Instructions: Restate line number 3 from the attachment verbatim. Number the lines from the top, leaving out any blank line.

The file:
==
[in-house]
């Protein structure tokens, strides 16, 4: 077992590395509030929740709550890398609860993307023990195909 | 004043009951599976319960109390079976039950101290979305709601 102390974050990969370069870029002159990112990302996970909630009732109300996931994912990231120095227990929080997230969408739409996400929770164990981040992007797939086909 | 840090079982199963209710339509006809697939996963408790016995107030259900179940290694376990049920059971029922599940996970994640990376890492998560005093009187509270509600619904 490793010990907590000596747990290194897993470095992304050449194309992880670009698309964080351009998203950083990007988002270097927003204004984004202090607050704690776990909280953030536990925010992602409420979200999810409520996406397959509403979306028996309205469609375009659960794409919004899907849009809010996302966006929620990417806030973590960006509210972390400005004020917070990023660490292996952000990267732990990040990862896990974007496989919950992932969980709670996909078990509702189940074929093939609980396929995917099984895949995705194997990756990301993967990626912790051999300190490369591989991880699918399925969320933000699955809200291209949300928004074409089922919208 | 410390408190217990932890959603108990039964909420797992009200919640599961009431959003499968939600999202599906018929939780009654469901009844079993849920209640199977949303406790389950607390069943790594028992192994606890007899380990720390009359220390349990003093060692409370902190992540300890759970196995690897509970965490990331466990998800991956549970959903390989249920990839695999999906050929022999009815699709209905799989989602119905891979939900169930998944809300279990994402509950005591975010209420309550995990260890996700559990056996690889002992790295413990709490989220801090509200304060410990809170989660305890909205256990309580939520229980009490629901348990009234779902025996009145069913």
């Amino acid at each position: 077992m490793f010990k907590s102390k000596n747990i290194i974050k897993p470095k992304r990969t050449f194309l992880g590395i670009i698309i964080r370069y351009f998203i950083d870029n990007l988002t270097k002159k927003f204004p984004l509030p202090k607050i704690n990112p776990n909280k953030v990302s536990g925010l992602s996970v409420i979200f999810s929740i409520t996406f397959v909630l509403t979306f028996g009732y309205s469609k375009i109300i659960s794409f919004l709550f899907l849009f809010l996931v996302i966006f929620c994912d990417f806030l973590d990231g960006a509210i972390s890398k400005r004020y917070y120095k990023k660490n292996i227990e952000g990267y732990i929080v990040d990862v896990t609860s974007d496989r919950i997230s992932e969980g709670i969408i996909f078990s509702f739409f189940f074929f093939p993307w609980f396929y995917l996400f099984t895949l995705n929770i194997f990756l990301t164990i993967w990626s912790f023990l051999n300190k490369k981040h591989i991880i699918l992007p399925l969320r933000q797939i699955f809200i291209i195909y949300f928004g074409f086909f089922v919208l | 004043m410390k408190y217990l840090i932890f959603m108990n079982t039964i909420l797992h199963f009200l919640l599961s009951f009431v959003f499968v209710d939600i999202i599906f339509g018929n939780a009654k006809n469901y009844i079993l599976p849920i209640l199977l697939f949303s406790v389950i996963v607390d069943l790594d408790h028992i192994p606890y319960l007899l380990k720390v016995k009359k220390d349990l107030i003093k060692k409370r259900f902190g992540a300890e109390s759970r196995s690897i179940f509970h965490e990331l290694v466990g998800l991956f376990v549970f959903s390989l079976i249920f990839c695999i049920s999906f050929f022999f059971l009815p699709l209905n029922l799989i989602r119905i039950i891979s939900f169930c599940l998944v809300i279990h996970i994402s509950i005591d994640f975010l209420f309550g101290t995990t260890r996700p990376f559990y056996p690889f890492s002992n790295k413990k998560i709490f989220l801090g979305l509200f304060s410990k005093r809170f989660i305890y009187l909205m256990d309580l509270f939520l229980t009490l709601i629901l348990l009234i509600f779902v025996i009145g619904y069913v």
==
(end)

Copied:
């Amino acid at each position: 077992m490793f010990k907590s102390k000596n747990i290194i974050k897993p470095k992304r990969t050449f194309l992880g590395i670009i698309i964080r370069y351009f998203i950083d870029n990007l988002t270097k002159k927003f204004p984004l509030p202090k607050i704690n990112p776990n909280k953030v990302s536990g925010l992602s996970v409420i979200f999810s929740i409520t996406f397959v909630l509403t979306f028996g009732y309205s469609k375009i109300i659960s794409f919004l709550f899907l849009f809010l996931v996302i966006f929620c994912d990417f806030l973590d990231g960006a509210i972390s890398k400005r004020y917070y120095k990023k660490n292996i227990e952000g990267y732990i929080v990040d990862v896990t609860s974007d496989r919950i997230s992932e969980g709670i969408i996909f078990s509702f739409f189940f074929f093939p993307w609980f396929y995917l996400f099984t895949l995705n929770i194997f990756l990301t164990i993967w990626s912790f023990l051999n300190k490369k981040h591989i991880i699918l992007p399925l969320r933000q797939i699955f809200i291209i195909y949300f928004g074409f086909f089922v919208l | 004043m410390k408190y217990l840090i932890f959603m108990n079982t039964i909420l797992h199963f009200l919640l599961s009951f009431v959003f499968v209710d939600i999202i599906f339509g018929n939780a009654k006809n469901y009844i079993l599976p849920i209640l199977l697939f949303s406790v389950i996963v607390d069943l790594d408790h028992i192994p606890y319960l007899l380990k720390v016995k009359k220390d349990l107030i003093k060692k409370r259900f902190g992540a300890e109390s759970r196995s690897i179940f509970h965490e990331l290694v466990g998800l991956f376990v549970f959903s390989l079976i249920f990839c695999i049920s999906f050929f022999f059971l009815p699709l209905n029922l799989i989602r119905i039950i891979s939900f169930c599940l998944v809300i279990h996970i994402s509950i005591d994640f975010l209420f309550g101290t995990t260890r996700p990376f559990y056996p690889f890492s002992n790295k413990k998560i709490f989220l801090g979305l509200f304060s410990k005093r809170f989660i305890y009187l909205m256990d309580l509270f939520l229980t009490l709601i629901l348990l009234i509600f779902v025996i009145g619904y069913v």